1.1               Background to the Study
In a number of developing countries of the world the financial system is highly regulated. This is because of the pivotal position the financial industry occupies in these economies. An efficient system, it is widely accepted, is a sine qua non for economic growth and efficient functioning of a nation’s economy. Thus, for the industry to be efficient, it must be regulated in view of the failure of the market system to recognize social rationality and the tendency for market participants to take undue risks which could impair the stability and solvency of their institutions.

However, the highly controlled state of the financial system in developing countries pulled the private sector back from playing an active role in the economy. The government controlled the interest rates and credit ceilings, owned banks and other financial institutions, and framed regulations with a view to making it easy for the government to acquire financial resources at a low cost. Since the nominal interest rate was controlled and the real interest rate mostly remained negative, savings could not be encouraged. As a result, investment could not increase to the desired level. This ultimately slowed economic growth.

In 1973, McKinnon (1973) and Shaw (1973) identified this problem of financial repression in developing countries and argued for a liberalization of the financial system. The standard economic theory suggests that liberalization strengthens financial development, leads to a more efficient allocation of resources, higher level of investment and higher long-run economic growth of the economy (Levine, 2001; Bonfiglioli and Meadicino, 2004). On the other hand, financial repression forces financial institutions to pay low and often negative real interest rates, reduces private financial savings thereby reducing the resources available to finance capital accumulation.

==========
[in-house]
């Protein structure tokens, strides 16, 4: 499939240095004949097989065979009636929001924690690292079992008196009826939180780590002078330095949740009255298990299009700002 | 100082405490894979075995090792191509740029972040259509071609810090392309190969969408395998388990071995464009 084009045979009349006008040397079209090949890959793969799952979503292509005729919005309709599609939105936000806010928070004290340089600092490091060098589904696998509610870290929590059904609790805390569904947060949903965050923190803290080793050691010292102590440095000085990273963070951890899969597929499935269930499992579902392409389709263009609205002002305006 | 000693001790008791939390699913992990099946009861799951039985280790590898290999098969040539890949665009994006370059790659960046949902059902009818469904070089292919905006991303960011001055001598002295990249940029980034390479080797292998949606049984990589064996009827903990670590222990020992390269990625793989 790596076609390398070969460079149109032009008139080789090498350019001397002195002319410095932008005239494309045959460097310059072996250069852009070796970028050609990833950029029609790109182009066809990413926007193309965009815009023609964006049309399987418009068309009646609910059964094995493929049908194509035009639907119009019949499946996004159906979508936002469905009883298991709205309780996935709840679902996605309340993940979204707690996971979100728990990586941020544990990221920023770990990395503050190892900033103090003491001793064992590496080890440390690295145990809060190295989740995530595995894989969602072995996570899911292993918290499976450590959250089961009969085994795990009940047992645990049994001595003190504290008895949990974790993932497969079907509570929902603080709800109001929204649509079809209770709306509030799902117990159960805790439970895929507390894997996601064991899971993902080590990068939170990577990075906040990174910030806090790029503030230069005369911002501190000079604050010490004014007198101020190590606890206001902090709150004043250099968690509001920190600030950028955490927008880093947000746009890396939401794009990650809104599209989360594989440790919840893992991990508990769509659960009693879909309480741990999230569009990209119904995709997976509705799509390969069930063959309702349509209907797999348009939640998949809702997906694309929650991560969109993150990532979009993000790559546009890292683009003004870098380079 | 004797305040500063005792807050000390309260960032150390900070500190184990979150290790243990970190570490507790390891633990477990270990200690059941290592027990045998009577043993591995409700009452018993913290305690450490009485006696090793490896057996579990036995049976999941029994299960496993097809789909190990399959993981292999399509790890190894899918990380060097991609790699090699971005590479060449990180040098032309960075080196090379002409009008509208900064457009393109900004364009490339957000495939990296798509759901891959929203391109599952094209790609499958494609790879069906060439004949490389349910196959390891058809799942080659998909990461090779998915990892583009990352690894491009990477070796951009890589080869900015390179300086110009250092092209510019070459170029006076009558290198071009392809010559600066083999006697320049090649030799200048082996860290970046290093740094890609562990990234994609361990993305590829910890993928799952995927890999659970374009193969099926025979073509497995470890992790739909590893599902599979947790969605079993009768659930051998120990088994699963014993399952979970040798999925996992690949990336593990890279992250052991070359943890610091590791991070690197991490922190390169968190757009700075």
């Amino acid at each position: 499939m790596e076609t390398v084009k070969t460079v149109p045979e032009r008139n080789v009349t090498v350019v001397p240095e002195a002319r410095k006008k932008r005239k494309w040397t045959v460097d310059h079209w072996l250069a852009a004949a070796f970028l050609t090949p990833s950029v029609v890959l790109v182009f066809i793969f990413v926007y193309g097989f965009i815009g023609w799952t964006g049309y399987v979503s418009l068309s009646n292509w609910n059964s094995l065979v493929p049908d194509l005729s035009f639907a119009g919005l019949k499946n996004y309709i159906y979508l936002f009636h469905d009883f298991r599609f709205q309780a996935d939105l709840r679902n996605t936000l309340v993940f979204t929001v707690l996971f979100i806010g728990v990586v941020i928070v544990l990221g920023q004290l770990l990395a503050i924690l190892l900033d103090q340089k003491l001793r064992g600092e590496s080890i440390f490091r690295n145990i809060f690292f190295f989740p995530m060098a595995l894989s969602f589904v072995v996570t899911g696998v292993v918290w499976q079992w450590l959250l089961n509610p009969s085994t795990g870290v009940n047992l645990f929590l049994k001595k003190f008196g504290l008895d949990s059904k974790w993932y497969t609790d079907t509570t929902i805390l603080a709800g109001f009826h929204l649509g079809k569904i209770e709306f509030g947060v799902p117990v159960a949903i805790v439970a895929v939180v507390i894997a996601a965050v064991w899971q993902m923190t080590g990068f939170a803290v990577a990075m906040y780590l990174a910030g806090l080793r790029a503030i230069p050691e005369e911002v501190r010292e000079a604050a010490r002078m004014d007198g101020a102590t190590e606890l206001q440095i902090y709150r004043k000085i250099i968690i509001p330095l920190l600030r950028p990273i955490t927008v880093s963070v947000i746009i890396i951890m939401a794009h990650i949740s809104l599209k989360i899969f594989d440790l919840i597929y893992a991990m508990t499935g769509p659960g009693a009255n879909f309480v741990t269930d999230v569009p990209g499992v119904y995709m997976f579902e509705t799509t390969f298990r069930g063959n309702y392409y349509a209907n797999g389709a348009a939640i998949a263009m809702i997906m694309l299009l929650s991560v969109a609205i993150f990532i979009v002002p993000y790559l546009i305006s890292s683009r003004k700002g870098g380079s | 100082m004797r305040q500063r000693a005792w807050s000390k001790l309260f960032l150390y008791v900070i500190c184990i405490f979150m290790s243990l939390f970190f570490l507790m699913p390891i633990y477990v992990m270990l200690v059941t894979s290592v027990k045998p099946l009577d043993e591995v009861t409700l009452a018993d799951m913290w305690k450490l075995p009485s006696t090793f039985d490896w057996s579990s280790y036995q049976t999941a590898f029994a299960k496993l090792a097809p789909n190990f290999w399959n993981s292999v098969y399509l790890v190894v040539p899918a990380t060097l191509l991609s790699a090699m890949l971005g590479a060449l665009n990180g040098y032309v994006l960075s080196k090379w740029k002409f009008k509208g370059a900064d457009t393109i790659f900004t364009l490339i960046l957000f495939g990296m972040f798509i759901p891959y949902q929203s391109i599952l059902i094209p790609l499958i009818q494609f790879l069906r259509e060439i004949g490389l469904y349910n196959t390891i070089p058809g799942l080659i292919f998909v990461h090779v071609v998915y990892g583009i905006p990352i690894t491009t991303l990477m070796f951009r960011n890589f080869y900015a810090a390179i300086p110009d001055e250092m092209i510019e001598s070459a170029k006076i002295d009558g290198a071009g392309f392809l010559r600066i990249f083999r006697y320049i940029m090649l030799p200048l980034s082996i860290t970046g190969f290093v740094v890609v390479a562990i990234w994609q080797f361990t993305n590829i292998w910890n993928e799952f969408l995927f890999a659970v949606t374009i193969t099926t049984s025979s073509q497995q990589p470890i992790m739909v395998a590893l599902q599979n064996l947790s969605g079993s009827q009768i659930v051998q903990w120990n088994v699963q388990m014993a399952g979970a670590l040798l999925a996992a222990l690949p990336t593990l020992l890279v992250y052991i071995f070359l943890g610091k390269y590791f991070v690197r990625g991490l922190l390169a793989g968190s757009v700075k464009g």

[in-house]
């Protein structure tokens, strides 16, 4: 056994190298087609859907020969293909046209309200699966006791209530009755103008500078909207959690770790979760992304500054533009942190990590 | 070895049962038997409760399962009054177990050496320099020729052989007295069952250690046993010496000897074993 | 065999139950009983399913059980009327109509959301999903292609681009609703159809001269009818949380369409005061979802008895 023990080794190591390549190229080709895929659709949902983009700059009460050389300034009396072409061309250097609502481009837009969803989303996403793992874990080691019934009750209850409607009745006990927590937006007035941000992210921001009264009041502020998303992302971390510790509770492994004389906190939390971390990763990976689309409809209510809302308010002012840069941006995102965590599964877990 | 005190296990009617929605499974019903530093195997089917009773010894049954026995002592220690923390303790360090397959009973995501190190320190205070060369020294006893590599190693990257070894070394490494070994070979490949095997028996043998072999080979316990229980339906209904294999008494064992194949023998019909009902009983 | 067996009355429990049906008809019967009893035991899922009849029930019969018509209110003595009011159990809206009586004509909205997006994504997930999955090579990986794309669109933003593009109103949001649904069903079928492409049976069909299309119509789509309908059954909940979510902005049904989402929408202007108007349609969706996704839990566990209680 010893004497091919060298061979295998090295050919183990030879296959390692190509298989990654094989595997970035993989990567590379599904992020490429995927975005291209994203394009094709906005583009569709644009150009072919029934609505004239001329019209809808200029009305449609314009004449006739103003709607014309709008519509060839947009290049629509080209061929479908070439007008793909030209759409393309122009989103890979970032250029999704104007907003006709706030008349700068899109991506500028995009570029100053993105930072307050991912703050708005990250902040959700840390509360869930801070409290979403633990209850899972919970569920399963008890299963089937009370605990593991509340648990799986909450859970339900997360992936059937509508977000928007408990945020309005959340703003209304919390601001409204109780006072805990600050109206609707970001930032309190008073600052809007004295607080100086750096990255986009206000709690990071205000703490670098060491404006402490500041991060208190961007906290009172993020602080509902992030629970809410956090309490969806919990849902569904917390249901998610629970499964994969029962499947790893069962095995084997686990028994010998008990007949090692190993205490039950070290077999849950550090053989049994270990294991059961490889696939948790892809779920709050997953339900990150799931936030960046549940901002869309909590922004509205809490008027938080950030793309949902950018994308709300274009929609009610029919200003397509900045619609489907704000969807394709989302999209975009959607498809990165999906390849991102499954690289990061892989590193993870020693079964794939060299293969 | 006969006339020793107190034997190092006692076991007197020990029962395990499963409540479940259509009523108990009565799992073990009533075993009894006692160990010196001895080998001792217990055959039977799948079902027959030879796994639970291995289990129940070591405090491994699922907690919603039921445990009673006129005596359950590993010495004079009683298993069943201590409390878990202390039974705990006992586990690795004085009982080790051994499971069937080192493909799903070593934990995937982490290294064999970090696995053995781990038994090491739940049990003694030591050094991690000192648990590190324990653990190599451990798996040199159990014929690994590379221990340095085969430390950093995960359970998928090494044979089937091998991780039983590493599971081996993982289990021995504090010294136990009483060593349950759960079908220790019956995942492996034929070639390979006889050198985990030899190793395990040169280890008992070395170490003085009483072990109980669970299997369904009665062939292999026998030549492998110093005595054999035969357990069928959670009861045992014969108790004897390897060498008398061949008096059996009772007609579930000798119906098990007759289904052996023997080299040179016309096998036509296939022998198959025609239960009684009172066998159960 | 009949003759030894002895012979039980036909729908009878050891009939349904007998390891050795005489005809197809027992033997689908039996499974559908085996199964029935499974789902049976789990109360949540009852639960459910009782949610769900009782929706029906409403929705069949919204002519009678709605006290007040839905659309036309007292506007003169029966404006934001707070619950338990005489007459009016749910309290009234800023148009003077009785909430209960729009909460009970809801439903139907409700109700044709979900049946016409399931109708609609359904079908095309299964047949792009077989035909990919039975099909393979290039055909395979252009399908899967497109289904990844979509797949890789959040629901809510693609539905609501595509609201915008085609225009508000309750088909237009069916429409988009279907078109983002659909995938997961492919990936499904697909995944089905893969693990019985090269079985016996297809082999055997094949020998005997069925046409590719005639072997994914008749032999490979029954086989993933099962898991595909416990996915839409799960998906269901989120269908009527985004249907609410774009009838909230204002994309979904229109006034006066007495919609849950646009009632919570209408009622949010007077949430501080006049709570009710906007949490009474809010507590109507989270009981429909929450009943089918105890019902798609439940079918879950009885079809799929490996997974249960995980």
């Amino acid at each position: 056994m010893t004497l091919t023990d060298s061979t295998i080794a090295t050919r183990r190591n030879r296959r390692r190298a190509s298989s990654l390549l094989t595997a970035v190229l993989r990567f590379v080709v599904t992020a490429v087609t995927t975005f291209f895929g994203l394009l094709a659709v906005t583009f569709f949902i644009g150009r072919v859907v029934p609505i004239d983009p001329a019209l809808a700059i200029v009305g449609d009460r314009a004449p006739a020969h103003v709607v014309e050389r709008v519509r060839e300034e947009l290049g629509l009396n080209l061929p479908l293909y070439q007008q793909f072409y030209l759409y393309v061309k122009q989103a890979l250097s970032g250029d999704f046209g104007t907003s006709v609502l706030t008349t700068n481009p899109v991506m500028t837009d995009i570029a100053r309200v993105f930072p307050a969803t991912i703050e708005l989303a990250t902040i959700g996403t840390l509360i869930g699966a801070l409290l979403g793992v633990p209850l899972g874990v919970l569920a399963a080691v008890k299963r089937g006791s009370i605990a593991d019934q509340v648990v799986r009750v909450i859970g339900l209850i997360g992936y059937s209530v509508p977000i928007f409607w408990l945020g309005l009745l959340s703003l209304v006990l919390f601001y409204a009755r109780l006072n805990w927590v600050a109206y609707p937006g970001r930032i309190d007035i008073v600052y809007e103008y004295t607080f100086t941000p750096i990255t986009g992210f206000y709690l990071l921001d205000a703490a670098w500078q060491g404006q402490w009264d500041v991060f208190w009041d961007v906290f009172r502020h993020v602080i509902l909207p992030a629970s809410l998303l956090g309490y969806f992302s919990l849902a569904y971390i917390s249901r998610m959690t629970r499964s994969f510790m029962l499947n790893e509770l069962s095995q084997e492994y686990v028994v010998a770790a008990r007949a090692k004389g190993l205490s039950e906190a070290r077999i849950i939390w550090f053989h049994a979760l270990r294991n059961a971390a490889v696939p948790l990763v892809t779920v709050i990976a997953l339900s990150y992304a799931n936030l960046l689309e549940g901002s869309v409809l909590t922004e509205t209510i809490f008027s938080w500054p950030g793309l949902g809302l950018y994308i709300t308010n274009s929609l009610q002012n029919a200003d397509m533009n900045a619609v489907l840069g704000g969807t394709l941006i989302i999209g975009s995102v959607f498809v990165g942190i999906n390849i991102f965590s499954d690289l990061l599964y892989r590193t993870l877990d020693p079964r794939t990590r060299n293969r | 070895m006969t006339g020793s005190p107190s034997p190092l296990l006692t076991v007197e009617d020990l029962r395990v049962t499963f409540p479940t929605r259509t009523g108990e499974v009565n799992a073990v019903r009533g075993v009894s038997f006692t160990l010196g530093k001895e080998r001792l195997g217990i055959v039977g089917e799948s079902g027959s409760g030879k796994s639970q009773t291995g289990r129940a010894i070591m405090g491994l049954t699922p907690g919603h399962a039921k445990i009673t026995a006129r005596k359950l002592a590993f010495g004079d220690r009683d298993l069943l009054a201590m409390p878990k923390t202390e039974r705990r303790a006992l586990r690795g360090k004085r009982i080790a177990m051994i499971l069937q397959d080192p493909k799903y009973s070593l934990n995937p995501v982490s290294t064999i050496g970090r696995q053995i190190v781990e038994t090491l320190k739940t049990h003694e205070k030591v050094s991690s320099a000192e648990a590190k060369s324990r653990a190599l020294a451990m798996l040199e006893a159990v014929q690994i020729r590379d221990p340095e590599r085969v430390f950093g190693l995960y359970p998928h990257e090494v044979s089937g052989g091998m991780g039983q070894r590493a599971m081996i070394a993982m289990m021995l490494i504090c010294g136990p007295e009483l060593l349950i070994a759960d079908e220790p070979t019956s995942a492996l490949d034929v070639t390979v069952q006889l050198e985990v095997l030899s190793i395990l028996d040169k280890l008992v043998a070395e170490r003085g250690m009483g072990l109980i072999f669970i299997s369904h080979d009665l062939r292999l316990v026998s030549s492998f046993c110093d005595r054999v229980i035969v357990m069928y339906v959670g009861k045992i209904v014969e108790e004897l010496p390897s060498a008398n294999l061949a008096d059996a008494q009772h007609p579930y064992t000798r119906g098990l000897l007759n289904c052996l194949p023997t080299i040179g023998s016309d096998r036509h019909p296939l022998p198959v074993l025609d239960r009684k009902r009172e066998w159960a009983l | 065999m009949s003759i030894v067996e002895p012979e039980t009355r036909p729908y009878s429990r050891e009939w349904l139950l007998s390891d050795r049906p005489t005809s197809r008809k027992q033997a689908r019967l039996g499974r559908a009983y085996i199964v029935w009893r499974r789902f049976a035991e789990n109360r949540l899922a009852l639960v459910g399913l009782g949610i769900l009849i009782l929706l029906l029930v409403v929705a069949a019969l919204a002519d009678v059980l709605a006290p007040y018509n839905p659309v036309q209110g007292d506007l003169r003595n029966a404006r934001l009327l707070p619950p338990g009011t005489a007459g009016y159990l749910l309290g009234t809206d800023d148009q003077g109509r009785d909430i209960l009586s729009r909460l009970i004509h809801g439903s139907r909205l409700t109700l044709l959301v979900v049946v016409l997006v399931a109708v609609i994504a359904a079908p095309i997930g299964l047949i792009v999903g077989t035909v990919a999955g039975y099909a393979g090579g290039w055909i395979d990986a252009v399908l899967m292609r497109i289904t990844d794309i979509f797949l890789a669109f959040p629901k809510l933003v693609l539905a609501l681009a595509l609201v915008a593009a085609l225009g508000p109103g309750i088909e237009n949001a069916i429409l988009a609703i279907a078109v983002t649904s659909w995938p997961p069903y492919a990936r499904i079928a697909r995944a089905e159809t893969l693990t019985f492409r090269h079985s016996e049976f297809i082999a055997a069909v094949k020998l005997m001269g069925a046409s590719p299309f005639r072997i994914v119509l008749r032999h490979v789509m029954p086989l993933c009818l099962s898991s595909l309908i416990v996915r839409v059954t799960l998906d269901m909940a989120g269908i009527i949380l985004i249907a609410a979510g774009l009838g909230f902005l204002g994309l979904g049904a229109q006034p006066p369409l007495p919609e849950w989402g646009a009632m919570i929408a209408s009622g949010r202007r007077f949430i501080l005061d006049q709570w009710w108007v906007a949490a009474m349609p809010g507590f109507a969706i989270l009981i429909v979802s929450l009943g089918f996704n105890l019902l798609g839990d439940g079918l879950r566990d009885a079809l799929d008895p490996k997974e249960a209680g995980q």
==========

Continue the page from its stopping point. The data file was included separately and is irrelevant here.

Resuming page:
The World Bank and the International Monetary Fund (IMF), since the mid-1980s, started to prescribe financial liberalization as a basic framework for member developing countries to foster their economic growth (The World Bank Group, 2005). With this, the era of financial liberalization started in the developing countries with the technical and financial assistance of the World Bank and the IMF. The initial liberalization measures taken by some developing countries in the early 1980s showed....

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Item Type: Ph.D Material  |  Attribute: 124 pages  |  Chapters: 1-5